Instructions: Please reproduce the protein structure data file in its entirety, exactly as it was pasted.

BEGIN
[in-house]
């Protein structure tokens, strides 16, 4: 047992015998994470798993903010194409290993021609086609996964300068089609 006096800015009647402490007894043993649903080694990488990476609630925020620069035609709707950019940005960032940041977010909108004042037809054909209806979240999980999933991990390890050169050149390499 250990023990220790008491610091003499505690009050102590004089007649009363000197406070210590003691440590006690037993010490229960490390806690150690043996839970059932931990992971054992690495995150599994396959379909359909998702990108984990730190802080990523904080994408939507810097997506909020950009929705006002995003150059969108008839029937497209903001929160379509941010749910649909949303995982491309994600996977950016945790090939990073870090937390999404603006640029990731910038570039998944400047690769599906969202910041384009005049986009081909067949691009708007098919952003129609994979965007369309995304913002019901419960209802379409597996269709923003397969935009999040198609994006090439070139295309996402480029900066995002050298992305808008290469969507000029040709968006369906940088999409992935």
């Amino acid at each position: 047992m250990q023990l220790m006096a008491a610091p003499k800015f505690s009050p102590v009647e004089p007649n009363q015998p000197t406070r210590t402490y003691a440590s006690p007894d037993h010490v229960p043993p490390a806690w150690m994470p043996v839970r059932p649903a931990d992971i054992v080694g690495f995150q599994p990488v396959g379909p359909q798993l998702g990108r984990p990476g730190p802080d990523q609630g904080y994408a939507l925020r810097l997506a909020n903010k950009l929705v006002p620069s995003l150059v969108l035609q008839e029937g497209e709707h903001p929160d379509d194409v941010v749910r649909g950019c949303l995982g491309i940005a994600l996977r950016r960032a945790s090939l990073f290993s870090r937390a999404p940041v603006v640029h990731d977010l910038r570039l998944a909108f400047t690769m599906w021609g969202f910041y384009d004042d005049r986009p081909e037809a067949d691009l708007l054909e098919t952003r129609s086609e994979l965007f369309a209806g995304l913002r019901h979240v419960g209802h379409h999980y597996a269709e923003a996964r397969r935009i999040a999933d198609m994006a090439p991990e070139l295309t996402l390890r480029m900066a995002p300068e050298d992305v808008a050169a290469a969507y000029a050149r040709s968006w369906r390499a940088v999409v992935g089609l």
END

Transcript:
[in-house]
């Protein structure tokens, strides 16, 4: 047992015998994470798993903010194409290993021609086609996964300068089609 006096800015009647402490007894043993649903080694990488990476609630925020620069035609709707950019940005960032940041977010909108004042037809054909209806979240999980999933991990390890050169050149390499 250990023990220790008491610091003499505690009050102590004089007649009363000197406070210590003691440590006690037993010490229960490390806690150690043996839970059932931990992971054992690495995150599994396959379909359909998702990108984990730190802080990523904080994408939507810097997506909020950009929705006002995003150059969108008839029937497209903001929160379509941010749910649909949303995982491309994600996977950016945790090939990073870090937390999404603006640029990731910038570039998944400047690769599906969202910041384009005049986009081909067949691009708007098919952003129609994979965007369309995304913002019901419960209802379409597996269709923003397969935009999040198609994006090439070139295309996402480029900066995002050298992305808008290469969507000029040709968006369906940088999409992935």
């Amino acid at each position: 047992m250990q023990l220790m006096a008491a610091p003499k800015f505690s009050p102590v009647e004089p007649n009363q015998p000197t406070r210590t402490y003691a440590s006690p007894d037993h010490v229960p043993p490390a806690w150690m994470p043996v839970r059932p649903a931990d992971i054992v080694g690495f995150q599994p990488v396959g379909p359909q798993l998702g990108r984990p990476g730190p802080d990523q609630g904080y994408a939507l925020r810097l997506a909020n903010k950009l929705v006002p620069s995003l150059v969108l035609q008839e029937g497209e709707h903001p929160d379509d194409v941010v749910r649909g950019c949303l995982g491309i940005a994600l996977r950016r960032a945790s090939l990073f290993s870090r937390a999404p940041v603006v640029h990731d977010l910038r570039l998944a909108f400047t690769m599906w021609g969202f910041y384009d004042d005049r986009p081909e037809a067949d691009l708007l054909e098919t952003r129609s086609e994979l965007f369309a209806g995304l913002r019901h979240v419960g209802h379409h999980y597996a269709e923003a996964r397969r935009i999040a999933d198609m994006a090439p991990e070139l295309t996402l390890r480029m900066a995002p300068e050298d992305v808008a050169a290469a969507y000029a050149r040709s968006w369906r390499a940088v999409v992935g089609l």